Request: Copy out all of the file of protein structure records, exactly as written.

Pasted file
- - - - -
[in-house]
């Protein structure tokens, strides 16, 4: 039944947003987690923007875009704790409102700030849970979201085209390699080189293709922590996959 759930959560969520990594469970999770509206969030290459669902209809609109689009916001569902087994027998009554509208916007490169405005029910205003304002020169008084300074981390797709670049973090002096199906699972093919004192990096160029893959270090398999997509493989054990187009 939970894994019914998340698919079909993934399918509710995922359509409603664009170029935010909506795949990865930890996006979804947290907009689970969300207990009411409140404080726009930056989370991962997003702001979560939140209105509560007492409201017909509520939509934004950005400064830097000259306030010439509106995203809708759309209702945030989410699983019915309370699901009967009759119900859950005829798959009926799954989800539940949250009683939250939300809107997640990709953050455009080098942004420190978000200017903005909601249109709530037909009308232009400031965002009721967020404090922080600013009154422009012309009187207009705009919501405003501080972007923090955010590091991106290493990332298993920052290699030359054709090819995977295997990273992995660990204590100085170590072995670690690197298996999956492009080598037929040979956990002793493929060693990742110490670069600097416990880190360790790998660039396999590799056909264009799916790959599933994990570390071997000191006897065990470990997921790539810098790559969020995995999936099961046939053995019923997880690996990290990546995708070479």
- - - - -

[in-house]
């Protein structure tokens, strides 16, 4: 039944947003987690923007875009704790409102700030849970979201085209390699080189293709922590996959 759930959560969520990594469970999770509206969030290459669902209809609109689009916001569902087994027998009554509208916007490169405005029910205003304002020169008084300074981390797709670049973090002096199906699972093919004192990096160029893959270090398999997509493989054990187009 939970894994019914998340698919079909993934399918509710995922359509409603664009170029935010909506795949990865930890996006979804947290907009689970969300207990009411409140404080726009930056989370991962997003702001979560939140209105509560007492409201017909509520939509934004950005400064830097000259306030010439509106995203809708759309209702945030989410699983019915309370699901009967009759119900859950005829798959009926799954989800539940949250009683939250939300809107997640990709953050455009080098942004420190978000200017903005909601249109709530037909009308232009400031965002009721967020404090922080600013009154422009012309009187207009705009919501405003501080972007923090955010590091991106290493990332298993920052290699030359054709090819995977295997990273992995660990204590100085170590072995670690690197298996999956492009080598037929040979956990002793493929060693990742110490670069600097416990880190360790790998660039396999590799056909264009799916790959599933994990570390071997000191006897065990470990997921790539810098790559969020995995999936099961046939053995019923997880690996990290990546995708070479």